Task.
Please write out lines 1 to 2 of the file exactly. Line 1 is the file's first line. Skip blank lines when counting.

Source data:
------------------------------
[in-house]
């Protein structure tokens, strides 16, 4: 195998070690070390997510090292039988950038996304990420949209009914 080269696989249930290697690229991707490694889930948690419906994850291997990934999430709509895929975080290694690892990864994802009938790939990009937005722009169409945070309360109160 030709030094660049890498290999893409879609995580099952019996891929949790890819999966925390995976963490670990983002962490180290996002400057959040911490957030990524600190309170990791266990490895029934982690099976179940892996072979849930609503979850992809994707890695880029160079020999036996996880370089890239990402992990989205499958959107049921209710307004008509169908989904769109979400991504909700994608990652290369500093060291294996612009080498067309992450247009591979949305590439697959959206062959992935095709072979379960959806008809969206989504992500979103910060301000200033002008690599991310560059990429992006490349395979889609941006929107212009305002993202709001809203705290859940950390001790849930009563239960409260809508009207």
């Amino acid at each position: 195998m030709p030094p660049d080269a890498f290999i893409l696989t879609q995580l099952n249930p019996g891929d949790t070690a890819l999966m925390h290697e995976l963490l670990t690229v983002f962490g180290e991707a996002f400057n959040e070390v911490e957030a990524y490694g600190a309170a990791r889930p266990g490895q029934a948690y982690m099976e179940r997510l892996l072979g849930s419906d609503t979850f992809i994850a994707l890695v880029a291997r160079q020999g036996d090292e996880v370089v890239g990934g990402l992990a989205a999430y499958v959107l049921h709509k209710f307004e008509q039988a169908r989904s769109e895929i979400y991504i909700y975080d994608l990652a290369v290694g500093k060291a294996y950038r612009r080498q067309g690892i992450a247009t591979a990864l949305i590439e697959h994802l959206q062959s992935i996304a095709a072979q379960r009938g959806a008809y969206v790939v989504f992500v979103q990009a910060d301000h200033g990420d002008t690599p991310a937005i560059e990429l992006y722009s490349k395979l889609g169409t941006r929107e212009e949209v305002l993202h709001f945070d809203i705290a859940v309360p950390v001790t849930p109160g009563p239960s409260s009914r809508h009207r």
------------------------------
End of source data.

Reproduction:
[in-house]
């Protein structure tokens, strides 16, 4: 195998070690070390997510090292039988950038996304990420949209009914 080269696989249930290697690229991707490694889930948690419906994850291997990934999430709509895929975080290694690892990864994802009938790939990009937005722009169409945070309360109160 030709030094660049890498290999893409879609995580099952019996891929949790890819999966925390995976963490670990983002962490180290996002400057959040911490957030990524600190309170990791266990490895029934982690099976179940892996072979849930609503979850992809994707890695880029160079020999036996996880370089890239990402992990989205499958959107049921209710307004008509169908989904769109979400991504909700994608990652290369500093060291294996612009080498067309992450247009591979949305590439697959959206062959992935095709072979379960959806008809969206989504992500979103910060301000200033002008690599991310560059990429992006490349395979889609941006929107212009305002993202709001809203705290859940950390001790849930009563239960409260809508009207």